Avoid Fumbling That New Initiative

by Dennis Gershowitz
Date Published October 4, 2022 - Last Updated January 20, 2023

I just returned from having my auto serviced at the dealership. The service advisor was very thorough in trying to get me to commit to new tires, but neglected to take the time to review the paperwork that resulted from the technician’s findings.

I knew this advisor, as he has been around for some time and listened to his apology as he went on to discuss that there is a new initiative he is responsible for, and some real “pushes” are taking place to upsell the customer. He confided in me that in the heat of the pursuit of success with this initiative, he finds himself less able to spend time discussing the technician’s findings because he needs more time to discuss and try to close a sale. I left wondering if this is such a good strategy, and found myself contacting another tire source and waiting for them to quote me on tires.

Leadership owns the story. With new initiatives you must not only implement a well-thought-out change to the operating strategy, but you need to be sure this change satisfies the business needs and the customer’s needs. Remember that you have ownership and accountability for the initiative. You own the execution, alignment, and success.

To begin with, you need to be able to understand how any action you may be taking can impact your customer, your team, and other parts of the organization. The next step is to think the initiative through to be sure of its effectiveness and what it ends up delivering. Ask yourself, does this support both the customer and the business? How should we be implementing this? Are we contributing to the overall growth of the business without adversely impacting our customer’s experiences? Is this a necessary and winning initiative?

With any new IT initiative you plan to put in place, I suggest you consider a thought map I have often used:

  • Envision your initiative and whether it supports what the business is trying to accomplish. Ask yourself, does this fit with the way our organization succeeds?
  • Clearly define the elements, tools, and training required to make it happen effectively, and ensure that it is aligned with the customer experience you wish to deliver. Make sure you have a 360-degree view of the people, processes, and technology requirements to make this happen.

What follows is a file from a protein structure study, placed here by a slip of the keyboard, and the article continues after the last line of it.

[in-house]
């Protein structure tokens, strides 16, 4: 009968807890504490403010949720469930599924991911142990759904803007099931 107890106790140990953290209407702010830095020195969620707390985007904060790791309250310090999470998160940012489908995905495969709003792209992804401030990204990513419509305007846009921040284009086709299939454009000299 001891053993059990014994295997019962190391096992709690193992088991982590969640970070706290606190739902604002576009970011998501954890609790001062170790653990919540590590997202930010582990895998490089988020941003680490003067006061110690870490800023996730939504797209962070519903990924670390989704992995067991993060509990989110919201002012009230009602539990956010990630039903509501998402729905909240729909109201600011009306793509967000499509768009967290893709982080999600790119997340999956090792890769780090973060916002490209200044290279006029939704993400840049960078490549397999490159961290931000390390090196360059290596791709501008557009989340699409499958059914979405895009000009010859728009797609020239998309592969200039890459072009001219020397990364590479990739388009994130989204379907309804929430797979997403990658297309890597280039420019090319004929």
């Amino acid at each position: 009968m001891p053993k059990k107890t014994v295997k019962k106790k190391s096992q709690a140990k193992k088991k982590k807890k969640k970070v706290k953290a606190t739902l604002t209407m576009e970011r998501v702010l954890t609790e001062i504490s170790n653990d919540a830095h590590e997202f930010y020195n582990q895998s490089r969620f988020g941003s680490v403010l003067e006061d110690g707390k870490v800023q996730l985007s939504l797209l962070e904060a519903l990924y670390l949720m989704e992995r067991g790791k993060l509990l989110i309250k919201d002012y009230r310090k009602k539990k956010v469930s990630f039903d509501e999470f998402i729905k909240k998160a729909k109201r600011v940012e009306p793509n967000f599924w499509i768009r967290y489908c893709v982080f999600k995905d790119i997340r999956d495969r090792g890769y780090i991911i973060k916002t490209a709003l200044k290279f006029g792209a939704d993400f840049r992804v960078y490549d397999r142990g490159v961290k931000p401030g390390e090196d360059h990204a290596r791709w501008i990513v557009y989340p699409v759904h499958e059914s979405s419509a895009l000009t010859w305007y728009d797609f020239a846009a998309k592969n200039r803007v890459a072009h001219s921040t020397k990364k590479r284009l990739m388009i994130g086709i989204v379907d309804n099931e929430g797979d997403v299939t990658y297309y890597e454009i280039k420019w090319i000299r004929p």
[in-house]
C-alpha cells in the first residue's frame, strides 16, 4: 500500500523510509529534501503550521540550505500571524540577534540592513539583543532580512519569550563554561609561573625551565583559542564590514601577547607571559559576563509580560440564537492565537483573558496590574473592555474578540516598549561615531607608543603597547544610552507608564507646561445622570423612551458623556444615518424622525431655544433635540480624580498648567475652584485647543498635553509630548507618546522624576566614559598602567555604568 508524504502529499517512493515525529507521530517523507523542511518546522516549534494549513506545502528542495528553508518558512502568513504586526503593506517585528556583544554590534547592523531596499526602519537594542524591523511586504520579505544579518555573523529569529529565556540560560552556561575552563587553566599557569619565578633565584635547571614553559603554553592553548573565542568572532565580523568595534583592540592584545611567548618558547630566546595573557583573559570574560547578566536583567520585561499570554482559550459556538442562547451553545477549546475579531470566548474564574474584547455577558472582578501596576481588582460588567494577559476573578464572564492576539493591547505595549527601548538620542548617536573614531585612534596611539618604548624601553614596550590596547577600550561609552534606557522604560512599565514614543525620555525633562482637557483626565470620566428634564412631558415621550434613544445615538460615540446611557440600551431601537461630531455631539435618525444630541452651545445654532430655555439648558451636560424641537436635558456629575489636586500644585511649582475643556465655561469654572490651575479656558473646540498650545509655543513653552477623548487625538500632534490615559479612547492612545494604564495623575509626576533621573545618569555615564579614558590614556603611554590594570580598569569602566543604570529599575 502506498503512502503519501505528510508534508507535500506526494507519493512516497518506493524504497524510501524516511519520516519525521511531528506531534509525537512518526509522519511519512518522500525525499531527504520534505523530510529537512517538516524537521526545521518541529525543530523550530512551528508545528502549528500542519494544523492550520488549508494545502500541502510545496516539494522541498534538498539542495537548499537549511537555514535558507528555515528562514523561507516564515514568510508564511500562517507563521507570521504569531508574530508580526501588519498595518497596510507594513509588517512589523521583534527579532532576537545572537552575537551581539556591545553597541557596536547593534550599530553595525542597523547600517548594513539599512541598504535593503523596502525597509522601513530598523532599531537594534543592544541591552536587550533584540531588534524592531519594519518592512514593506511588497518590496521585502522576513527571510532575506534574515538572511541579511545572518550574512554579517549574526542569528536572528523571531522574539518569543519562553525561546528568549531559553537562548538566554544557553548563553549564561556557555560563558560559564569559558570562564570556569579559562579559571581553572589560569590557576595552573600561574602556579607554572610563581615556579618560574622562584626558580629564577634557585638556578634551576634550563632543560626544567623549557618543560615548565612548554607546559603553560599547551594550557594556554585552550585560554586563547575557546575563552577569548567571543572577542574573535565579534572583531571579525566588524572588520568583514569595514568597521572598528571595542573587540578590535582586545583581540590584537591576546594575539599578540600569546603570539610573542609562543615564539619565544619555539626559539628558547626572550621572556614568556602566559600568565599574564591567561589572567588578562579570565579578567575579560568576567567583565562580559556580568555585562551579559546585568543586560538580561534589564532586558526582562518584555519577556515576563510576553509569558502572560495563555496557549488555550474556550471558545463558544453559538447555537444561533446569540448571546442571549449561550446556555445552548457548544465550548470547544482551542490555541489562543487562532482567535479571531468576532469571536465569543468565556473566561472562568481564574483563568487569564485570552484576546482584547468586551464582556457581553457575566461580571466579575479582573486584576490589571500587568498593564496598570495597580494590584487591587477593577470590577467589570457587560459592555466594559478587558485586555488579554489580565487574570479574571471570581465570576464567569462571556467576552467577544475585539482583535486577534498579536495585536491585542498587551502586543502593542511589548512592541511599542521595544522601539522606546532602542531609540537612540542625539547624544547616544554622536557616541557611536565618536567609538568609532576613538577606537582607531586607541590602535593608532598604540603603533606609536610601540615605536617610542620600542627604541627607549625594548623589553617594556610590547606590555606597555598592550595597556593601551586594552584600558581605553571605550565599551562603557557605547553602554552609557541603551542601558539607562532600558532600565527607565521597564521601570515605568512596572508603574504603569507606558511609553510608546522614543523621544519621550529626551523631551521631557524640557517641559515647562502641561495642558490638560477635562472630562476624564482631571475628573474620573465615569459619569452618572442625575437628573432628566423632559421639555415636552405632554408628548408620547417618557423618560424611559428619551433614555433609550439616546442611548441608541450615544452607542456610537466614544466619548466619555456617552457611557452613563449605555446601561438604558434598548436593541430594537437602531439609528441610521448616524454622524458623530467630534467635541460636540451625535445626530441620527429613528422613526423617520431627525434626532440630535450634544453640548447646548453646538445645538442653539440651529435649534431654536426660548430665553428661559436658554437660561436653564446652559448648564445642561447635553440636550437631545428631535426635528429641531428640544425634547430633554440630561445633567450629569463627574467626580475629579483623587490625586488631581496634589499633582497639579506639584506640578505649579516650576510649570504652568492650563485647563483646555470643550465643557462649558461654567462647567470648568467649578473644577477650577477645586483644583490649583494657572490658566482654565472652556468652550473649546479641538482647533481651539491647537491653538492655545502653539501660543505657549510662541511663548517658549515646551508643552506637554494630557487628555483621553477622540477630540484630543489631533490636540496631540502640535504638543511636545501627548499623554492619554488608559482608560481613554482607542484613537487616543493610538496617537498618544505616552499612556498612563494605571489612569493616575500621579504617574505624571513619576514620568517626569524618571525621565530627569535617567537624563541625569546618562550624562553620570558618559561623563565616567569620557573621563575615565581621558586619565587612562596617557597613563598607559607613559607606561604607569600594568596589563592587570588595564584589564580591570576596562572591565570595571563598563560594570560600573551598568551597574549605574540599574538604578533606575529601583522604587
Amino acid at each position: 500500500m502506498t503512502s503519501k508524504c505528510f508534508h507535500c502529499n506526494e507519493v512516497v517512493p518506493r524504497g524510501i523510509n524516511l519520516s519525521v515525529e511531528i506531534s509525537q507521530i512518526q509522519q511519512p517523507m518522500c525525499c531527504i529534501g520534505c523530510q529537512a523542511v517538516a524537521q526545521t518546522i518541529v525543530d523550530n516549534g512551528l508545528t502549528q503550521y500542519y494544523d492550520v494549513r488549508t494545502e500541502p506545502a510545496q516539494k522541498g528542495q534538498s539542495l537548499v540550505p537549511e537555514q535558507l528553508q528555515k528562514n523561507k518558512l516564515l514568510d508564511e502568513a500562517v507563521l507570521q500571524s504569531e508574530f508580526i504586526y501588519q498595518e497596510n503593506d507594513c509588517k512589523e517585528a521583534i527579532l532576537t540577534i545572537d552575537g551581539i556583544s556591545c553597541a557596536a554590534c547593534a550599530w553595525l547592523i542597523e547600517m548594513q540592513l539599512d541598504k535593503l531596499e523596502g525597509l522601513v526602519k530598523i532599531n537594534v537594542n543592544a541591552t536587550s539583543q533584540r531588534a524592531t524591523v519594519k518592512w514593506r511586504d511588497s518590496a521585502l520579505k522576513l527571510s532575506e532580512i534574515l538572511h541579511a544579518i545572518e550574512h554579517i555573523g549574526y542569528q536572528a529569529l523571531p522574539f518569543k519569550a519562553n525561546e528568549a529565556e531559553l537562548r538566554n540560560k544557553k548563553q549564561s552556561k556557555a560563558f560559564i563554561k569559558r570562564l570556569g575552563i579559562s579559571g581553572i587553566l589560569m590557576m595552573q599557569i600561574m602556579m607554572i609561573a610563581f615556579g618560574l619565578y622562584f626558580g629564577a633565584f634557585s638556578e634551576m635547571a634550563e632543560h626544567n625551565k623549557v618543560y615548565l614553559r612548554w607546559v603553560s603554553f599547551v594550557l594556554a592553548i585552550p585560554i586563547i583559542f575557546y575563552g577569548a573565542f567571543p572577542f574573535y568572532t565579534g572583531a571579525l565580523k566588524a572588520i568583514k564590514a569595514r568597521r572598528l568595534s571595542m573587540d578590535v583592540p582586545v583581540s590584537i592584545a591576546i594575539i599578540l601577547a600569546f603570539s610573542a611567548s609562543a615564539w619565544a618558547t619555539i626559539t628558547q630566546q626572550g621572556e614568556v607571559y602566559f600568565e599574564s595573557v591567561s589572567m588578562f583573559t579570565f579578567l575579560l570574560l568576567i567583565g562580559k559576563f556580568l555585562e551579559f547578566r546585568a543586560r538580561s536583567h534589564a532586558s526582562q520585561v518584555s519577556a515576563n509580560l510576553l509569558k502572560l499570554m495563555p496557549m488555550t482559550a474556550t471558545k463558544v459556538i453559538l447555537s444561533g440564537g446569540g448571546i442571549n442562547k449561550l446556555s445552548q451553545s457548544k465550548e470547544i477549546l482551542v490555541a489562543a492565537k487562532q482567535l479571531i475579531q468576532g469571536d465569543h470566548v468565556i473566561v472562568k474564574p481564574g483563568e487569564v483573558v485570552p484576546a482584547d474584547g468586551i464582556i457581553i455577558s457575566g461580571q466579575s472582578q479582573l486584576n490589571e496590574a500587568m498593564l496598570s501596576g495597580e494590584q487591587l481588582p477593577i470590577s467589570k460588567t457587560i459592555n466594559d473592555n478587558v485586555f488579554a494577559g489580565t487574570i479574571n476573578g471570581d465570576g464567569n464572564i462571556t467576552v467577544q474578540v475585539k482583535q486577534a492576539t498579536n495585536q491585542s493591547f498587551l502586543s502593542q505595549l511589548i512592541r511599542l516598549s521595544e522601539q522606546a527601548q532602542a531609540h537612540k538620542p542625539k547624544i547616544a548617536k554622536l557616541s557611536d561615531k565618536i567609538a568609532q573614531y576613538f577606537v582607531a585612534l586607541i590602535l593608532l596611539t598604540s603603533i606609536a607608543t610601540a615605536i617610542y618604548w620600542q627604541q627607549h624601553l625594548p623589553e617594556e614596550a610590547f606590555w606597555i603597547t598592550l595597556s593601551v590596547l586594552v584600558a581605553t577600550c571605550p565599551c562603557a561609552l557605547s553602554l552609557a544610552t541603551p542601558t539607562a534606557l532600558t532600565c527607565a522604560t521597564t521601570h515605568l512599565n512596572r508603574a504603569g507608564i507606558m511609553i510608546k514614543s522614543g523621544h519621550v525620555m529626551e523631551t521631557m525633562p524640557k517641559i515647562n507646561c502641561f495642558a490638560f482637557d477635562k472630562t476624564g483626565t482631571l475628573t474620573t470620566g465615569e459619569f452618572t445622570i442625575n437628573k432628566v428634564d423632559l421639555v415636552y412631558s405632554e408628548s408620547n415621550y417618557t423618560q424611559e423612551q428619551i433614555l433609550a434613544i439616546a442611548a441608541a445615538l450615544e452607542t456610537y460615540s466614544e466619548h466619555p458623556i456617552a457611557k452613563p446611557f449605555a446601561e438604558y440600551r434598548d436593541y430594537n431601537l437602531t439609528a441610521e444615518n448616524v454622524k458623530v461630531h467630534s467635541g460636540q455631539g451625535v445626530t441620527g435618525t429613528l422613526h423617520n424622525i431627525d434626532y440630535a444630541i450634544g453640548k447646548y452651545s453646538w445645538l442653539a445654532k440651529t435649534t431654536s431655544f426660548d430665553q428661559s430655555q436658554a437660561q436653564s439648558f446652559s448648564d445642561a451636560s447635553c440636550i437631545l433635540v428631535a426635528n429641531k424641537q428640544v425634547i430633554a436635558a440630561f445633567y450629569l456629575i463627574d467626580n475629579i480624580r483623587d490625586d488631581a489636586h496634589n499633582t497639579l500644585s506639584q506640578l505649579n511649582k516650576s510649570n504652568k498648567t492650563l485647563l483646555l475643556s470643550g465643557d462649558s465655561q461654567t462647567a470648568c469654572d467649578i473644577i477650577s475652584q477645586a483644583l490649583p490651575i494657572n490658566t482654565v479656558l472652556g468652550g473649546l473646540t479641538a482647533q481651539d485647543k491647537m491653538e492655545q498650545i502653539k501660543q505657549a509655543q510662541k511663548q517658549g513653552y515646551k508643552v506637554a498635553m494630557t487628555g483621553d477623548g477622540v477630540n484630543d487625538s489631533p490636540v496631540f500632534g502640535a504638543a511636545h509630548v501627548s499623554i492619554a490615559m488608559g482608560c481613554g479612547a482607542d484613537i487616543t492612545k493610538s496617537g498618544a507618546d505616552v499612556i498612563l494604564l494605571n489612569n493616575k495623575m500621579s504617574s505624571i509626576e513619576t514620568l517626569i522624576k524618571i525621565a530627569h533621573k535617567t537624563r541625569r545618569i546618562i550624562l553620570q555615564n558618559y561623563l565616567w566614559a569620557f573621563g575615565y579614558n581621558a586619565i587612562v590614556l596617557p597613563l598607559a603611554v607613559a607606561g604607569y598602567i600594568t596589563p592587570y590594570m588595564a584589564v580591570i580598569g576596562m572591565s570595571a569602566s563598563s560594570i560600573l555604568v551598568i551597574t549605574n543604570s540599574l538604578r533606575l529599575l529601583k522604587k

• Ask yourself if you are making it clear what will be impacted, what will change, and what will not.
  • Build support for your initiative among those that hold its future in their hands. Encourage collaboration.
  • Test it. Have you gained a thorough understanding of how this will get done along with the work currently taking place? For example, will some responsibilities have to change, and will additional staff be required?
  • Take the time to debrief the people who were in on the test and get feedback and some measure of the impact this change will have.
  • Make sure any barriers to success are identified and addressed. Unravel any complexities to promote as seamless a transition as possible.
  • Incorporate the appropriate findings and feedback, even if it may mean a slight delay in implementation.
  • Discuss the why and help the team see the value in the future.

Now go out and energize your team and create excitement about going forward with the change. Leverage their skills and buy-in.

Keep in mind that for the past couple of years, these have been disruptive times, your team and others in the company have been so bombarded with exceptions and with change. Make sure this one gets the attention it needs. Do not lose sight of the experience this will deliver. I think the dealership would have been more successful if they took the time and the effort to understand the impact of their new initiative and planned accordingly.

Dennis Gershowitz is Principal at DG Associates. 

Tag(s): supportworld, best practice, IT service management


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